From my journal. After a few years I’ve realized that the “new abnormal” is the new normal. As if the old normal wasn’t challenging enough! Here are my strategies to navigate this ever changing world, subject to change of course.
Two years ago I started a daily doodle practice after challenging myself to do something artful every day. I’ve written about this before on this blog but I thought it worthy to bring around again being the New Year .
I decided about the only thing I could successfully commit to doodle in the 2” square of my day planner since it wasn’t being utilized for anything else. The ground rules I made- use pen, no erasing, no self-criticism, go back over it later and add to it if you want. Be spontaneous and just see what comes up. Often I only see the merits of an entry until I let it sit for a day or weeks later. Sometimes I take the previous day’s idea and make a different version of it.
I confessed that I had a burning desire to be excellent, but no faith that I could be”.
Martha said to me, very quietly: “There is a vitality, a life force, an energy, a quickening that is translated through you into action, and because there is only one of you in all of time, this expression is unique. And if you block it, it will never exist through any other medium and it will be lost. The world will not have it. It is not your business to determine how good it is nor how valuable nor how it compares with other expressions. It is your business to keep it yours clearly and directly, to keep the channel open. You do not even have to believe in yourself or your work. You have to keep yourself open and aware to the urges that motivate you. Keep the channel open. As for you, Agnes, you have so far used about one-third of your talent.”
“But,” I said, “when I see my work I take for granted what other people value in it. I see only its ineptitude, inorganic flaws, and crudities. I am not pleased or satisfied.”
What is the metric of decision-making in our lives? What bearing do we follow? How do we hear our inner guidance among the cacophony of others? How does one approach risk? Navigating one’s life is tricky business.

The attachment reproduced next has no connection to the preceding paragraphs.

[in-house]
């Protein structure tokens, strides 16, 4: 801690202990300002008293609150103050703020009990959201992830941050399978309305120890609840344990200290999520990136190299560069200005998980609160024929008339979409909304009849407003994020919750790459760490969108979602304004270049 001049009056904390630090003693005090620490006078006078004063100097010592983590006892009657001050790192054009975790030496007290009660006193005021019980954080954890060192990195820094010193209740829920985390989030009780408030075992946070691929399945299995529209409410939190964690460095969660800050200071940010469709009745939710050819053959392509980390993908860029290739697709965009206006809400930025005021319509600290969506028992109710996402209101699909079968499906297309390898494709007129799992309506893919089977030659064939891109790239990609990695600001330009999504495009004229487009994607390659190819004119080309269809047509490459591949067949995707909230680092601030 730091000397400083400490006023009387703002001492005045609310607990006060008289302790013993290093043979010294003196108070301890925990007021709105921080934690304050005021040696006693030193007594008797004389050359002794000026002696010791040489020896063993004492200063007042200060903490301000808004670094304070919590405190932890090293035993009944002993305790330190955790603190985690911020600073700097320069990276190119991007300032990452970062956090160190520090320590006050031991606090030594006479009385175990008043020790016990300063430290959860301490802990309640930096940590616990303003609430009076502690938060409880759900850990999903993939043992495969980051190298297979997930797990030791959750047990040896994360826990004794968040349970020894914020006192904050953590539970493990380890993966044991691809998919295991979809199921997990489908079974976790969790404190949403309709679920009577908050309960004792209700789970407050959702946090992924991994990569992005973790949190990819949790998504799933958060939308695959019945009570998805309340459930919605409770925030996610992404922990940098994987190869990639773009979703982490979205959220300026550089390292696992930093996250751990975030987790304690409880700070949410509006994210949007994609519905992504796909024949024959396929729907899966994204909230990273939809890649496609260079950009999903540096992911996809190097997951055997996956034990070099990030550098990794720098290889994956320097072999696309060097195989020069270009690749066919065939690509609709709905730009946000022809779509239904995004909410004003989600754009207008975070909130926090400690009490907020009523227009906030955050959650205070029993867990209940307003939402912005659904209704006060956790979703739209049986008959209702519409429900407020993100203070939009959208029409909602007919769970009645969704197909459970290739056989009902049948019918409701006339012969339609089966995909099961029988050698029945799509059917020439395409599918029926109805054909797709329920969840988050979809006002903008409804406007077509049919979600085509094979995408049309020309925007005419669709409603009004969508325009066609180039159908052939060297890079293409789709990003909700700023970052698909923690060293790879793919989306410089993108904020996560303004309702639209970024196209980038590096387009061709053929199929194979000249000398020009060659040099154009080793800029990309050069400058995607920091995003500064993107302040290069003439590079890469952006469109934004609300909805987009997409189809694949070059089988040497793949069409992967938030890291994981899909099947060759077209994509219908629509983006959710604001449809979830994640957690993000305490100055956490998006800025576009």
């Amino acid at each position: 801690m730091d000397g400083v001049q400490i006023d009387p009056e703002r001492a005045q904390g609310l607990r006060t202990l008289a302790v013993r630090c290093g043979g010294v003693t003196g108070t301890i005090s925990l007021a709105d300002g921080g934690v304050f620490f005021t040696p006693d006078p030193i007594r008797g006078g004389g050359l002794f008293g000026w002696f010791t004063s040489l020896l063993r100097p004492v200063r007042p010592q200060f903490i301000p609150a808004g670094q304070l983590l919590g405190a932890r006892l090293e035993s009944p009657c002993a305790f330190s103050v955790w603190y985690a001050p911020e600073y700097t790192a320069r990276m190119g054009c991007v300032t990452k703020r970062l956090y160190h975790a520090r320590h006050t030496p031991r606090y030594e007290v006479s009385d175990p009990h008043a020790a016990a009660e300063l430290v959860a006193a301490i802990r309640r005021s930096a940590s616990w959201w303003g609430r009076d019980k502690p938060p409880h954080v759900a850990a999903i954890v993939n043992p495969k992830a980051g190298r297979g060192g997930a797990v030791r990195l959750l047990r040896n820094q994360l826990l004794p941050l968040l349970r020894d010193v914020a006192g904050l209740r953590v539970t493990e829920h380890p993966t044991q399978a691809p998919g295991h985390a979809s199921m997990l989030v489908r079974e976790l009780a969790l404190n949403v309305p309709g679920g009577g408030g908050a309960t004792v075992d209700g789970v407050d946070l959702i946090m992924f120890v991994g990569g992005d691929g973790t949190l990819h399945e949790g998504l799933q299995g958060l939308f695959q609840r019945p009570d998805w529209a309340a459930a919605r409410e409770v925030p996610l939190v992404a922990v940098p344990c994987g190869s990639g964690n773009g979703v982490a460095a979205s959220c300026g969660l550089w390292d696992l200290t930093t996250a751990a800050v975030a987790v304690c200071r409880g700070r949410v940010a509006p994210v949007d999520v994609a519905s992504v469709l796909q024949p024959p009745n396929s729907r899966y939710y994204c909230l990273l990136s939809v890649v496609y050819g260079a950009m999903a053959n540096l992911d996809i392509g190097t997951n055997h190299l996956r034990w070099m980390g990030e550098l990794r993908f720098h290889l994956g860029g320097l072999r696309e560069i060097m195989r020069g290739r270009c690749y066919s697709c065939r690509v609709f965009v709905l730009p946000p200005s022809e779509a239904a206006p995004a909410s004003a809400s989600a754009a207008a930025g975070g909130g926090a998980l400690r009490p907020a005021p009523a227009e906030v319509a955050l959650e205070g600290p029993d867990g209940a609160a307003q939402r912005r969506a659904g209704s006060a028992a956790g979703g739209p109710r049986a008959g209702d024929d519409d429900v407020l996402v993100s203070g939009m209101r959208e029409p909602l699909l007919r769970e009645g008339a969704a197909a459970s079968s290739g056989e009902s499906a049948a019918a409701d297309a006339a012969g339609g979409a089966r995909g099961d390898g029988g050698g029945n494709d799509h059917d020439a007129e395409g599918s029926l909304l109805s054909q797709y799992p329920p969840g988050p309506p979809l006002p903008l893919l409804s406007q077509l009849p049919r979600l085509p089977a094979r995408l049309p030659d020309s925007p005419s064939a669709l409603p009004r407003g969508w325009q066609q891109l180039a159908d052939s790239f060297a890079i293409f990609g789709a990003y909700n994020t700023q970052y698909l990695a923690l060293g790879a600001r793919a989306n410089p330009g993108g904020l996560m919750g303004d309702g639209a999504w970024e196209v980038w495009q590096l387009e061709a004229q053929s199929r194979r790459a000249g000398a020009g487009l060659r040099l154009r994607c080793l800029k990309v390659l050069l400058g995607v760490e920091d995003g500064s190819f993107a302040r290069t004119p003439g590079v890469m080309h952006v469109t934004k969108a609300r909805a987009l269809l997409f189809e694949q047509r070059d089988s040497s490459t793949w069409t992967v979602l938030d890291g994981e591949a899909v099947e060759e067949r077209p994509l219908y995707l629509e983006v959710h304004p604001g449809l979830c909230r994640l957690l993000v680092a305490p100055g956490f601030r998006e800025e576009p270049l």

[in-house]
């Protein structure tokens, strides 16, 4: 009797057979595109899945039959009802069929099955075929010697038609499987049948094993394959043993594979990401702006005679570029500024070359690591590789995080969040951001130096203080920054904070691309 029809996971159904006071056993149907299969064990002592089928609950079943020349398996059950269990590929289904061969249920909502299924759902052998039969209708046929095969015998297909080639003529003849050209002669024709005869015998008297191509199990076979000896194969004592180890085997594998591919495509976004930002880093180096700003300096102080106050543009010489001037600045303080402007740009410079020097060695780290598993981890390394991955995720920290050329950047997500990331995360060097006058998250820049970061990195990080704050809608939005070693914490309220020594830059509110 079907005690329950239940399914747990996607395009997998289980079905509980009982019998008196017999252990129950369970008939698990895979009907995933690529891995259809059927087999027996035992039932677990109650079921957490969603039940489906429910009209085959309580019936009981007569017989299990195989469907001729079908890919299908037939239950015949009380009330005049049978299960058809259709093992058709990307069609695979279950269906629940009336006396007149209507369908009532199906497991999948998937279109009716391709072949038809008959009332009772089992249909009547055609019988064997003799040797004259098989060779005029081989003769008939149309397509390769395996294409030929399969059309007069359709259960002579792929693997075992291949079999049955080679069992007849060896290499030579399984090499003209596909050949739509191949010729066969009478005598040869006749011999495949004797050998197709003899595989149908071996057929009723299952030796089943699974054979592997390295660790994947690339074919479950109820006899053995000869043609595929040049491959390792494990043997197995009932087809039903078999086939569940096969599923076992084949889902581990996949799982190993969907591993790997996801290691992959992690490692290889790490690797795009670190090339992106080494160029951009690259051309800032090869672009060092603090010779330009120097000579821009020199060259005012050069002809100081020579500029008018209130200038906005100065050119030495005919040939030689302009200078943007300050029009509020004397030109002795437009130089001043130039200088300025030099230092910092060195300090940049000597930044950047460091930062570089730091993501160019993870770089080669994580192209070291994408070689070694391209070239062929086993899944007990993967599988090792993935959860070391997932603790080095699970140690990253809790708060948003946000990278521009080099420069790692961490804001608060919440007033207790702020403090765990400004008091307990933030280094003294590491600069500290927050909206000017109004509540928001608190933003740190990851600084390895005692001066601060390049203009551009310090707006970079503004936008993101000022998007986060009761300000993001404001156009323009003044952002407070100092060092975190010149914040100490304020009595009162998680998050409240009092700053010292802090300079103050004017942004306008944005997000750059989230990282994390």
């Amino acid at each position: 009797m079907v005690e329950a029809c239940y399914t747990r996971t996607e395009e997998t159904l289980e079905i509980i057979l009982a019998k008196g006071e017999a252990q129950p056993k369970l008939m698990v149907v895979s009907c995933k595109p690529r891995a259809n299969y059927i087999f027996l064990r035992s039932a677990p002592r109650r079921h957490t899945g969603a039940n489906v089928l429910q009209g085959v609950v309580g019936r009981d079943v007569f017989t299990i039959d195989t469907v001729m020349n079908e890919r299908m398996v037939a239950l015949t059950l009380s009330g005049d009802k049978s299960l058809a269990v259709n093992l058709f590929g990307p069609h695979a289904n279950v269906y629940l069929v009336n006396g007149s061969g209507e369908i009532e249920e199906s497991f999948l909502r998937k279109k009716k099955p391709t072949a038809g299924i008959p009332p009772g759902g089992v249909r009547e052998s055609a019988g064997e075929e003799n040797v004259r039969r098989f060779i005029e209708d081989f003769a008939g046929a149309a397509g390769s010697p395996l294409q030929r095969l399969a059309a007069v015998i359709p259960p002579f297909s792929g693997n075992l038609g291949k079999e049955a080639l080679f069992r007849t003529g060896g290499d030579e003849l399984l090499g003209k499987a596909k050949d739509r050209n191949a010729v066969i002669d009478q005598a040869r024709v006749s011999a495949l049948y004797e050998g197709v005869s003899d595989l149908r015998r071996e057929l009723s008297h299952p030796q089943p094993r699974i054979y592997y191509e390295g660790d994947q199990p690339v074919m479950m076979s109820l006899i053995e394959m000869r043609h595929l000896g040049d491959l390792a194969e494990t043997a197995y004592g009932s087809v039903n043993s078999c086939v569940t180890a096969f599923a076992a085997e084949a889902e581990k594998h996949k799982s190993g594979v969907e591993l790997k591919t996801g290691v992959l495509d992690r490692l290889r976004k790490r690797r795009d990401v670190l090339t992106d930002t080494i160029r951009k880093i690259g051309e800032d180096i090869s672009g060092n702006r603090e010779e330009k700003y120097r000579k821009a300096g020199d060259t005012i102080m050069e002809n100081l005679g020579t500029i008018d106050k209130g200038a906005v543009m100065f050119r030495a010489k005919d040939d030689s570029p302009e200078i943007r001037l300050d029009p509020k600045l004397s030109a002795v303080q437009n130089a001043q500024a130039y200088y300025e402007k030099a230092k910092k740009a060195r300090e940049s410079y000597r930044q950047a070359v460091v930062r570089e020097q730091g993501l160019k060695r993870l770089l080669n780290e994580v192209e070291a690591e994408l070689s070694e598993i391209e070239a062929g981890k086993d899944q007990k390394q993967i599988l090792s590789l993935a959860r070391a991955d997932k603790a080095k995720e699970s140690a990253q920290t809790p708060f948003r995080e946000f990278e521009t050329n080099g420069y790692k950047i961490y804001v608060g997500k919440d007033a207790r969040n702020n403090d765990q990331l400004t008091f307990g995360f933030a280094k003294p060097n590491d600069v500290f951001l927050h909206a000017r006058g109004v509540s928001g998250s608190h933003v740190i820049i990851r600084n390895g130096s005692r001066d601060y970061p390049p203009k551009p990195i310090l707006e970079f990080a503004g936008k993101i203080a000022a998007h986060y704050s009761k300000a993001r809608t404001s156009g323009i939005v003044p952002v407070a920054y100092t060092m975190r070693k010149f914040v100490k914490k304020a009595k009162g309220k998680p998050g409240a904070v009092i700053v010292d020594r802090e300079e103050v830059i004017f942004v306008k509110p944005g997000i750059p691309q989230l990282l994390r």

Artist/author Elle Luna addresses this very topic in her recent book “The Crossroad of ShouldandMust, Find & Follow Your Passion.” I was listening to her interview on the Beyond podcast and perked up my ears. I don’t think I have ever heard anyone address this issue in such a concise way. Rather than head vs heart or gut vs brain she defines the quandry as what you SHOULD do VS what you MUST do. This could be as huge as choosing a profession to choosing to take a break and read for 30 minutes, or should I finish this blog post or go out and work in the garden? (I chose the former.)
I purchased the book and have been very pleased with both the content and its presentation, a mixture of type, Luna’s illustrations, handwritten text, and memorable quotes in a recycled tag board binding. It’s a quick reference to navigating the yearnings of one’s soul.
Age has made that process easier for me to distinguish between the voices of head and heart as I have the luxury of looking back over decades. Still, it is always nice to have a guidebook when you have lost your way. I’ve added it to my bookshelf alongside The Artist’s Way and Austin Kleon’s books. It’s worth a read- especially if you’re a creative type.
Check it out!
At the Crossroads
having tasted the straight, well-traveled road of should